This is something I've been wondering about and somewhat struggling with for a while and hoped this would be the right place to ask!

I've been attempting to learn Korean on and off for over a year. I'm not as far as I should be because I keep falling off the wagon (which is entirely my fault for several reasons) but I really want to start taking it seriously so I at least spend every day learning something new about it (even it's just a new word.)

I'm attempting entirely alone, until I get good enough to hopefully sign up for a language exchange program with a native speaker as I hear that's a great way to improve. I would happily pay for a tutor, but my internet isn't the best for Skype or voice calls.

So I was wondering, to the self learners who have found success with any language, did you make a study plan for yourself (using your own materials and/or apps) and follow that? Or just select your materials and just sort of dive in, following along with set steps from apps and/or websites, etc? And what worked best for you?

I understand what works for some won't work for everyone, but seeing your replies could help me put together my own system that works. I have plenty of apps and ebooks downloaded, I guess I'm just never sure where exactly to start or how to continue, even if the apps tell me, especially when I'm using multiple ones (if that makes sense.)

Thank you so much in advance!

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Need Advice on my Anki flashcards method!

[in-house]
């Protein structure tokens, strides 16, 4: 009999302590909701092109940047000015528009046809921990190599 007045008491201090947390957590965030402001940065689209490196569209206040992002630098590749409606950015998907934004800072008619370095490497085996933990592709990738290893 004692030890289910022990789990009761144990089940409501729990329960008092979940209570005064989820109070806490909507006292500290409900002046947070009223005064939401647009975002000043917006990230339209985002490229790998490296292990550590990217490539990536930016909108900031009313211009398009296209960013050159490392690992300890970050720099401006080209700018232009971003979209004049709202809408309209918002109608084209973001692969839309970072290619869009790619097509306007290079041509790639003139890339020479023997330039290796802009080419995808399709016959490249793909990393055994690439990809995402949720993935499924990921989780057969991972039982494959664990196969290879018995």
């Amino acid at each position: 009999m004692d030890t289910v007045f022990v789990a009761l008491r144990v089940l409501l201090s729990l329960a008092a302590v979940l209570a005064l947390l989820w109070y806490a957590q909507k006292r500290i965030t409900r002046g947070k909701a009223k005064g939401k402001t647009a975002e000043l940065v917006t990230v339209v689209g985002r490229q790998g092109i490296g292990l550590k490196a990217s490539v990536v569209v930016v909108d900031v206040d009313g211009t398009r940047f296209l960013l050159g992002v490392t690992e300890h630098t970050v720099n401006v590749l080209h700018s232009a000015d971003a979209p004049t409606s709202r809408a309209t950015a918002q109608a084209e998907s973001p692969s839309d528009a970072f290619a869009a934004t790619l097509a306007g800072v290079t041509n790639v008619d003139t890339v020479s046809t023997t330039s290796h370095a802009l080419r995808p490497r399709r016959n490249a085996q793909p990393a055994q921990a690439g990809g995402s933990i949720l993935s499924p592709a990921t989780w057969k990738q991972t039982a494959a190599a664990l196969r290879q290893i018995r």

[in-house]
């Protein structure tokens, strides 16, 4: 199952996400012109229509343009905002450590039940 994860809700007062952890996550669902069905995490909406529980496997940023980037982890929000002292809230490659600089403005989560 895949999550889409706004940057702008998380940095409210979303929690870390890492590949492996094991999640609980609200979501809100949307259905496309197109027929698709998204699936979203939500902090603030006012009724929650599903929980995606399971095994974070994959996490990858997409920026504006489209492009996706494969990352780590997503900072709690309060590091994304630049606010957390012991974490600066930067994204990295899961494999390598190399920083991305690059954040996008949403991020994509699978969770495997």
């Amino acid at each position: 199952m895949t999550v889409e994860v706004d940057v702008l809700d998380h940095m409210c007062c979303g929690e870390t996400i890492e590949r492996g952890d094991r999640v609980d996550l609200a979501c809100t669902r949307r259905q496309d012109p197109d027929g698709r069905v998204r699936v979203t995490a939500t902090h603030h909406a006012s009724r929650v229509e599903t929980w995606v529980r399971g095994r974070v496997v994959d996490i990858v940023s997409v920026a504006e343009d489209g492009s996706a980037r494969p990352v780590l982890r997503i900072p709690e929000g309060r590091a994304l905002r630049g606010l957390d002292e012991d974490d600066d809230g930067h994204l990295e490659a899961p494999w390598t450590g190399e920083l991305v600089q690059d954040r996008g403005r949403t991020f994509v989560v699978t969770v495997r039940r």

Hi all,

I am using Anki flashcards along with my Assimil Spanish study book to learn Spanish (native English speaker). Each lesson has several sentences, which must be translated from Spanish to English. I input each sentence with translation into my Anki flashcard collection.

My question is, should I be translating the Spanish sentences to English with a DIRECT translation, or a LITERAL translation. For example with the sentence: "Usted no tiene nada en ningún sitio."

- A DIRECT translation to English would be: "You not have nothing in no place."

- A LITERAL translation would be: "There's nothing wrong with you anywhere."

I am currently using direct translations to learn each sentence. Obviously I can understand what the translation means, but I would not say that direct translation if I were speaking in English normally.

It's easier to translate each sentence with a direct translation, because then each word is accounted for and I can understand the usage of each word. Obviously it would be harder to translate the sentences with a literal translation.

However, I'm worried about how I'll be able to communicate in Spanish when the time comes. Since the literal structure in English would appear in my mind, and then I would translate it into Spanish to whomever I'm speaking with.